Everything is going to be alight

Martin Creed
Detroit, Michigan, 2006.

photo: Corrine Vermeulen-Smith


City of Detroit

"We Shall Rise Again from the Ashes
We Hope for Better Things"


Jef Geys at MoCAD

I was at home this weekend and made it to MoCAD in Detroit to see this exhibit. Also work by Design 99, and LaToya Ruby Frazier was up at the museum. 

Jef Geys
Woodward Avenue
May 27 - July 25, 2010 

Highly esteemed and critically acclaimed Belgian artist Jef Geys (b. 1934) will present a new body of work specifically based on Detroit entitled Woodward Avenue. Geys rarely exhibits in the United States, making this project a remarkable and unique opportunity for visitors to engage with the artist’s extraordinary work, which encompasses conceptual approaches, educational activities, experiments and cooperative formats. Woodward Avenueis both an expansion and a departure from his Quadra Medicinale project, an interdisciplinary exhibition presented at the Belgian Pavillion at the 53rd Venice Biennale.  For the Detroit project, Geys asked Dr. Ina Vandebroek, an ethnomedical research specialist, to collect weeds at twelve intersections along Woodward Avenue beginning at Cadillac Square, in the heart of the city of Detroit, and ending at Saginaw Street, nearly 30 miles north in the neighboring city of Pontiac.  Woodward Avenue’s installation includes the collected and dried plant specimens with their corresponding scientific descriptions, photographs and specific maps. The exhibition also features two new films that record an ethnobotany workshop with traditional health practitioners run by Dr. Vandebroek in Bolivia. A special edition of the “Kempens Informatieblad” (Kempens Information Journal) will accompany the exhibition, as well as public programs and workshops that are an integral part of this art project.
Woodward Avenue is organized by The Museum of Contemporary Art Detroit and curated by Luis Croquer, Director and Chief Curator.  

some phone shots I took. 


now fiona tells me...

The sudden change of ambiance in a street within the space of a few meters; the evident division of a city into zones of distinct psychic atmospheres; the path of least resistance that is automatically followed in aimless strolls (and which has no relation to the physical contour of the terrain); the appealing or repelling character of certain places — these phenomena all seem to be neglected. In any case they are never envisaged as depending on causes that can be uncovered by careful analysis and turned to account.
— Guy Debord (Situationist Intl.)



Net Art Diagram

Figure 7.1: “Simple Net Art Diagram” (Courtesy of M.River and T.Whid Art Associates; 1997.)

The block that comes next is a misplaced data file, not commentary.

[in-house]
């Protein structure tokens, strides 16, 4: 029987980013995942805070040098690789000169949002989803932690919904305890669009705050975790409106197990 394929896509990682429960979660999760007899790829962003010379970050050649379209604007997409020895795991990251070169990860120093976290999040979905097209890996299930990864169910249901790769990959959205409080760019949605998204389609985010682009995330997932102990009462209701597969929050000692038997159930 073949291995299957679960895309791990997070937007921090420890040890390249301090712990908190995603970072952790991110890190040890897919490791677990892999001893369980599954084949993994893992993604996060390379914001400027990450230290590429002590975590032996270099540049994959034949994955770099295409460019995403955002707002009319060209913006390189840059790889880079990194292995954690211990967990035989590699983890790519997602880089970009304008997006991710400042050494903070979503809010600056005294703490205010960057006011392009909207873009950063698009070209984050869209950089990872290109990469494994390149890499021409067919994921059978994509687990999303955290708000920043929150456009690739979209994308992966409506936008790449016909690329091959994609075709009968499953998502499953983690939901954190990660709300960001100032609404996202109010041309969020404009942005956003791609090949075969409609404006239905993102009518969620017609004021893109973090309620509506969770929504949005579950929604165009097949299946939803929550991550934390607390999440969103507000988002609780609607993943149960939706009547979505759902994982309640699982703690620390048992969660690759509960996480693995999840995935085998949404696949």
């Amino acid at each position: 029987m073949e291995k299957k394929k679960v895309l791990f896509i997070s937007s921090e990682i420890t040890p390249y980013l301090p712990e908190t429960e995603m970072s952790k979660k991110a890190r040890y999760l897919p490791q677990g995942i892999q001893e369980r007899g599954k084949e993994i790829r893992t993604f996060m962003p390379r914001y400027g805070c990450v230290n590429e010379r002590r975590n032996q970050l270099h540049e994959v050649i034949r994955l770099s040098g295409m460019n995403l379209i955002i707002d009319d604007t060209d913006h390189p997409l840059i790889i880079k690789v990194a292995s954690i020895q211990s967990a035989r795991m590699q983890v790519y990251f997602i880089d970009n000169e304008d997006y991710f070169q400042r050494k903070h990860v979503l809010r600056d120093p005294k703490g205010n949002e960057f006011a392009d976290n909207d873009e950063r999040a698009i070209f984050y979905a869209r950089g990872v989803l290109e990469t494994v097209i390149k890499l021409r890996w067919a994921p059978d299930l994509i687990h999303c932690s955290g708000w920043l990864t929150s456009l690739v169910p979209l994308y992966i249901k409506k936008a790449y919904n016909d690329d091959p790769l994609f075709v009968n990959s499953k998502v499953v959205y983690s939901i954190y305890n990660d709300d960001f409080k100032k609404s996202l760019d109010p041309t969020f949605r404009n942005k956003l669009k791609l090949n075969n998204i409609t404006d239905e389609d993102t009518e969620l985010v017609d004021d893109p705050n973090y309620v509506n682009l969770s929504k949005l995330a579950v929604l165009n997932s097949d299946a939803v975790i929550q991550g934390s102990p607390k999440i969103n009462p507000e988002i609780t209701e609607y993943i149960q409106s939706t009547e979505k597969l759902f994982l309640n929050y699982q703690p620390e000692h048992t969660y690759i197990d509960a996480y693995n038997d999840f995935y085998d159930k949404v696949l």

the sound of cars
the smell of fertilizer
the winds they throw



Two books I made today in my book binding class.


Metropolis by Rob Carter

Metropolis by Rob Carter - Last 3 minutes from Rob Carter on Vimeo.

Metropolis (2008)
Total running time: 9 mins 30 secs

Metropolis is a quirky and very abridged narrative history of the city of Charlotte, North Carolina. It uses stop motion video animation to physically manipulate aerial still images of the city (both real and fictional), creating a landscape in constant motion. Starting around 1755 on a Native American trading path, the viewer is presented with the building of the first house in Charlotte. From there we see the town develop through the historic dismissal of the English, to the prosperity made by the discovery of gold and the subsequent roots of the building of the multitude of churches that the city is famous for. Now the landscape turns white with cotton, and the modern city is ‘born’, with a more detailed re-creation of the economic boom and surprising architectural transformation that has occurred in the past 20 years.

Charlotte is one of the fastest growing cities in the country, primarily due to the continuing influx of the banking community, resulting in an unusually fast architectural and population expansion that shows no sign of faltering despite the current economic climate. However, this new downtown Metropolis is therefore subject to the whim of the market and the interest of the giant corporations that choose to do business there. Made entirely from images printed on paper, the animation literally represents this sped up urban planners dream, but suggests the frailty of that dream, however concrete it may feel on the ground today. Ultimately the video continues the city development into an imagined hubristic future, of more and more skyscrapers and sports arenas and into a bleak environmental future. It is an extreme representation of the already serious water shortages that face many expanding American cities today; but this is less a warning, as much as a statement of our paper thin significance no matter how many monuments of steel, glass and concrete we build.


Winter Walkthrough

Documentation from walkthrough for the end of this quarter.
I showed a video, a book, and print.  The book was my main project this quarter.


Very good; first-rate; excellent. Of an extreme or excessive degree. An outlying part. A state of feeling or being. Delight or elation arising from some act, possession. Ostentatious display. Free from disturbance; disturbed.

Superbia from Matt Chung on Vimeo.


objects not data.

My computer is freaking out, really there is never a good time to have computer issues but right now is a really bad time. I went to the library and got lost in the stacks. I found this little portfolio that had topographical maps of the region.

Books don't randomly break, they exist as an object not data.


Independent Photo Book

Really enjoying this blog: http://theindependentphotobook.blogspot.com/

Silver dome.



do you ever judge your neighbors by their wifi name?


from ffffound. originally posted on plan59